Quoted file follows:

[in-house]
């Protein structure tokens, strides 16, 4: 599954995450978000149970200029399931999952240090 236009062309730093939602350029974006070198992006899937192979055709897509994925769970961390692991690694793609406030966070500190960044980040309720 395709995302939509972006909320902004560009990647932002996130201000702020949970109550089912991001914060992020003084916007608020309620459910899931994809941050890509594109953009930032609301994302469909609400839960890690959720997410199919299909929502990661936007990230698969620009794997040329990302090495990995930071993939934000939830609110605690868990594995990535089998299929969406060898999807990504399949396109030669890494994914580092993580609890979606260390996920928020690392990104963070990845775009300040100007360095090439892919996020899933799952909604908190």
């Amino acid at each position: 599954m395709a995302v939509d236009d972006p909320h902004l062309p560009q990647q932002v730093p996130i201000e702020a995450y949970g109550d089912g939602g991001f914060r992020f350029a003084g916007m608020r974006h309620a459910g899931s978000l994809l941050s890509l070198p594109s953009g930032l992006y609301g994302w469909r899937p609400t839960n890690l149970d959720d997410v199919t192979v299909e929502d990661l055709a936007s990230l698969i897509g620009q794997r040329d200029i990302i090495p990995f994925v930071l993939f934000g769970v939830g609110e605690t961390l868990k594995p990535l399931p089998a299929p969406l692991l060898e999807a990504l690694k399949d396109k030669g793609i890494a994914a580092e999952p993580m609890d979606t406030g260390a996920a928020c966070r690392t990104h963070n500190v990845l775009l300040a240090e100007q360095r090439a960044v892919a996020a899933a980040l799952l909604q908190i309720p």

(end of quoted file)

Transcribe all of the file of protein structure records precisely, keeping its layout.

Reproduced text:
[in-house]
């Protein structure tokens, strides 16, 4: 599954995450978000149970200029399931999952240090 236009062309730093939602350029974006070198992006899937192979055709897509994925769970961390692991690694793609406030966070500190960044980040309720 395709995302939509972006909320902004560009990647932002996130201000702020949970109550089912991001914060992020003084916007608020309620459910899931994809941050890509594109953009930032609301994302469909609400839960890690959720997410199919299909929502990661936007990230698969620009794997040329990302090495990995930071993939934000939830609110605690868990594995990535089998299929969406060898999807990504399949396109030669890494994914580092993580609890979606260390996920928020690392990104963070990845775009300040100007360095090439892919996020899933799952909604908190």
């Amino acid at each position: 599954m395709a995302v939509d236009d972006p909320h902004l062309p560009q990647q932002v730093p996130i201000e702020a995450y949970g109550d089912g939602g991001f914060r992020f350029a003084g916007m608020r974006h309620a459910g899931s978000l994809l941050s890509l070198p594109s953009g930032l992006y609301g994302w469909r899937p609400t839960n890690l149970d959720d997410v199919t192979v299909e929502d990661l055709a936007s990230l698969i897509g620009q794997r040329d200029i990302i090495p990995f994925v930071l993939f934000g769970v939830g609110e605690t961390l868990k594995p990535l399931p089998a299929p969406l692991l060898e999807a990504l690694k399949d396109k030669g793609i890494a994914a580092e999952p993580m609890d979606t406030g260390a996920a928020c966070r690392t990104h963070n500190v990845l775009l300040a240090e100007q360095r090439a960044v892919a996020a899933a980040l799952l909604q908190i309720p």